Silva threw 54 more shots but connected at a significantly weaker rate (31% total strike success), against a man who was riding a six-fight win streak before a Fight of the Night split decision defeat by Trevin Giles at UFC 247.
Eight months later, he returned to welterweight and there was plenty to be pleased about, considering all the circumstances surrounding this victory. To make matters worse, Krause was visibly struggling with a knee injury in R3 and still got the job done through gritted teeth.
“I would have liked a finish, but given my circumstances with the 13-14 days’ notice, I’ll take the win over the guy that’s never been beaten before.
It’s just a different animal out here: the sleep schedule is really tough, you gotta be mentally strong to fight here.
I really enjoy those challenges, it’s something I can look back on – there’s nothing the UFC has done that I haven’t been a part of.”
Martinez eyeing more recognition after win vs. returning Almeida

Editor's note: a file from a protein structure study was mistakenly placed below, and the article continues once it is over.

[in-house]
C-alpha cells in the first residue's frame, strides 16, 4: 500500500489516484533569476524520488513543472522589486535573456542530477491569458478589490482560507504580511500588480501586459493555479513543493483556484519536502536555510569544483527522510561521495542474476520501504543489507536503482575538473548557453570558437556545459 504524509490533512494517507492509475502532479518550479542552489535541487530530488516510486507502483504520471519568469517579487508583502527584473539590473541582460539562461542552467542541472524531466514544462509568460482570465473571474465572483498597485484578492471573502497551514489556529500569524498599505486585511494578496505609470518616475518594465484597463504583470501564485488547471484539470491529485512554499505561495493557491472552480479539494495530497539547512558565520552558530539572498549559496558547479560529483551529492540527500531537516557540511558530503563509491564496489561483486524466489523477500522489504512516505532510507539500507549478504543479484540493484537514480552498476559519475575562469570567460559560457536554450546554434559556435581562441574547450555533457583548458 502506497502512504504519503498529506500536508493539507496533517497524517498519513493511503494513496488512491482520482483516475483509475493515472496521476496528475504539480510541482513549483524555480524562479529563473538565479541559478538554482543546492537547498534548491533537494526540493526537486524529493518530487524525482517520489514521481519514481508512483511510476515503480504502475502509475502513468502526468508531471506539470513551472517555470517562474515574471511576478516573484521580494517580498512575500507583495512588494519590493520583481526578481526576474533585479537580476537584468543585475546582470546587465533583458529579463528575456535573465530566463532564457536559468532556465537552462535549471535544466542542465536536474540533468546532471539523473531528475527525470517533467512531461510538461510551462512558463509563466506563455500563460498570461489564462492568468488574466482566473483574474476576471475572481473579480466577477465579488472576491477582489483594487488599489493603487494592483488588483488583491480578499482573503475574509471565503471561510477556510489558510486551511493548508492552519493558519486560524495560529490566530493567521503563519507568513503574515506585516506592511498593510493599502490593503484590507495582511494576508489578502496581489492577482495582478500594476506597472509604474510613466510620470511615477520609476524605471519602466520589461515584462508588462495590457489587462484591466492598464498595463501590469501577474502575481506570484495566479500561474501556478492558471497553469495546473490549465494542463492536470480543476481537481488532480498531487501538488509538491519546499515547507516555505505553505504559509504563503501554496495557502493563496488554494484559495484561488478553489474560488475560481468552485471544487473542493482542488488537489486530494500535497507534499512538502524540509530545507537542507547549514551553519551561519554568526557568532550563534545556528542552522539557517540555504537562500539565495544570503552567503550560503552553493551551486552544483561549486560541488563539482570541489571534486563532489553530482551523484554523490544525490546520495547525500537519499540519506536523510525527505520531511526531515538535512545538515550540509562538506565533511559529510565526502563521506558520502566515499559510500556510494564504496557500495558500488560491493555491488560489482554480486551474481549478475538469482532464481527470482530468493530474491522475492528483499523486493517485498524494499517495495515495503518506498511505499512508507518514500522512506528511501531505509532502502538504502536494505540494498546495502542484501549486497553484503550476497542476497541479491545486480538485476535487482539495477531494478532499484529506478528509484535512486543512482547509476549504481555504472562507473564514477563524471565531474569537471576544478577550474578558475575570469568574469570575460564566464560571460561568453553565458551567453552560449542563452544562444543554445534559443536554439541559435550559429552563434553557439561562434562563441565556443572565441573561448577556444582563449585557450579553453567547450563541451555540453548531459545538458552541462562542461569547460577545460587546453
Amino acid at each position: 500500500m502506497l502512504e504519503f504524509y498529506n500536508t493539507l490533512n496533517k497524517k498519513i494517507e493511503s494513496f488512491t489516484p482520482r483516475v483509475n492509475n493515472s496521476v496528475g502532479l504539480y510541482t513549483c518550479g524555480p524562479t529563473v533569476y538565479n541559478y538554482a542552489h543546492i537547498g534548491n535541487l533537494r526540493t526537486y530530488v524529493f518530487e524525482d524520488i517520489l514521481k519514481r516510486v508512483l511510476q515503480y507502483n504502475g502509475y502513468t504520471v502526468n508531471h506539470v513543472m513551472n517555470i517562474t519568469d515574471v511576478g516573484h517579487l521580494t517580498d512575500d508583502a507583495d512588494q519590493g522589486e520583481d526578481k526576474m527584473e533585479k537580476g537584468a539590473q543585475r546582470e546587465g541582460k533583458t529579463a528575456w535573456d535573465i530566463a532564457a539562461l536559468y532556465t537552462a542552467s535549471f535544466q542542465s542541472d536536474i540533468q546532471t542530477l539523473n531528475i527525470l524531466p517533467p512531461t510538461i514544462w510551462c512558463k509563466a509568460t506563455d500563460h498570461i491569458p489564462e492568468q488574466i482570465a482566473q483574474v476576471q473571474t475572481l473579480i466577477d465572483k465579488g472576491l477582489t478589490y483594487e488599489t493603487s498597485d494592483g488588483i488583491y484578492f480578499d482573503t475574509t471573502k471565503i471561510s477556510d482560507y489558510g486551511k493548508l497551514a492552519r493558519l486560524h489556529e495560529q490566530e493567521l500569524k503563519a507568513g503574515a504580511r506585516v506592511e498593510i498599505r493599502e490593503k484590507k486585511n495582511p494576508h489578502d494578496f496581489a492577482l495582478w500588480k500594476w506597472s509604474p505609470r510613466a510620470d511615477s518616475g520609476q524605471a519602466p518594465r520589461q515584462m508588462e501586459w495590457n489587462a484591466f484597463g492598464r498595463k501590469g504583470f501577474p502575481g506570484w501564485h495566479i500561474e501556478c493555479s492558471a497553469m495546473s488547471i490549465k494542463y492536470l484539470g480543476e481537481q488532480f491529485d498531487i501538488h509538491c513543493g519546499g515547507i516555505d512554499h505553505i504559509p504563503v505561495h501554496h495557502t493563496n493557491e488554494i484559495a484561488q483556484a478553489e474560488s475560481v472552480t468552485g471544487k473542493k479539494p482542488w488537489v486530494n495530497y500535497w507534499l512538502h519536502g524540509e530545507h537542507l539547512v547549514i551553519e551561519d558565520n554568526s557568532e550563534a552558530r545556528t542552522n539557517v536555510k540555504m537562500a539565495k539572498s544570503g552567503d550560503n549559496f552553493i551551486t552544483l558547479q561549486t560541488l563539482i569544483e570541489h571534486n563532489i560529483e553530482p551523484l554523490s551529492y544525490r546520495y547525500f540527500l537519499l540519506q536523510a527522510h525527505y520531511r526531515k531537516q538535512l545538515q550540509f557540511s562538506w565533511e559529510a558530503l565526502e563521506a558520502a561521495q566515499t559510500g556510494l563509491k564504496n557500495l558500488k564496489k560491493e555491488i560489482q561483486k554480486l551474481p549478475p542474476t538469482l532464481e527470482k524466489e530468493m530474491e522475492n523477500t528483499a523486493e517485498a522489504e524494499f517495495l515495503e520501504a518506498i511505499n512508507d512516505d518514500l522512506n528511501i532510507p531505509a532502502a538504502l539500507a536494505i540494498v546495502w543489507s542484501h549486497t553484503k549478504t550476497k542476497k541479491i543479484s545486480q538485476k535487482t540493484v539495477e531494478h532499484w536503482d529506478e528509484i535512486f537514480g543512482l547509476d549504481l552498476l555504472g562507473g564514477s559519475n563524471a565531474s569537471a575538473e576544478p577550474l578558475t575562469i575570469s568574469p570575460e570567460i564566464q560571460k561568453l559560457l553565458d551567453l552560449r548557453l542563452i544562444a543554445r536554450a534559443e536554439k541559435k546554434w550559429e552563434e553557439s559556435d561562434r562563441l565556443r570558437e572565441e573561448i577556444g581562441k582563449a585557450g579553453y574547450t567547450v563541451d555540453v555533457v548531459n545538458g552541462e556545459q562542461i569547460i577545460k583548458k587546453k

30-27, 30-27, 30-27: Jonathan Martinez kicks off main card beating Thomas Almeida via UD
Jonathan Martinez took this fight on eight days’ notice, facing someone he’s personally a big fan of – Brazilian bantamweight Thomas Almeida.
This bout was contested at featherweight, a decision which favoured Martinez.
He had to surrender 30% of his purse after missing weight en route to a third-round TKO victory back in August over Frankie Saenz. 11 weeks later, he was up against an adversary in Almeida who had more than a two-year layoff to shake off during the main card’s first matchup.
Unlike Ortega’s triumphant Octagon return, the 29-year-old found himself stifled by a motivated opponent who showed great anticipation and defence to stuff five takedown attempts.
In addition, he outstruck him in their stand-up exchanges for large periods throughout.
Total strikes landed // Almeida-Martinez
Afterwards, Martinez hoped this latest win improves his visibility within the fight world:
“I’m a big fan of Almeida, took this fight, my coaches believed in me, so I just went in there and had to get my job done.
I feel really good, just want people to know who I am. A lot of people don’t even know, I am here to make statements and climb up the rankings.”
Prelim results, featuring a standout fight of the night winner
During the featured prelim of the night, there was a real entertaining scrap with two determined lightweights on show for a 15-minute battle.
Guram Kutaleladze ultimately emerged victorious with a split decision win to inflict Mateusz Gamrot‘s first career defeat on his UFC debut.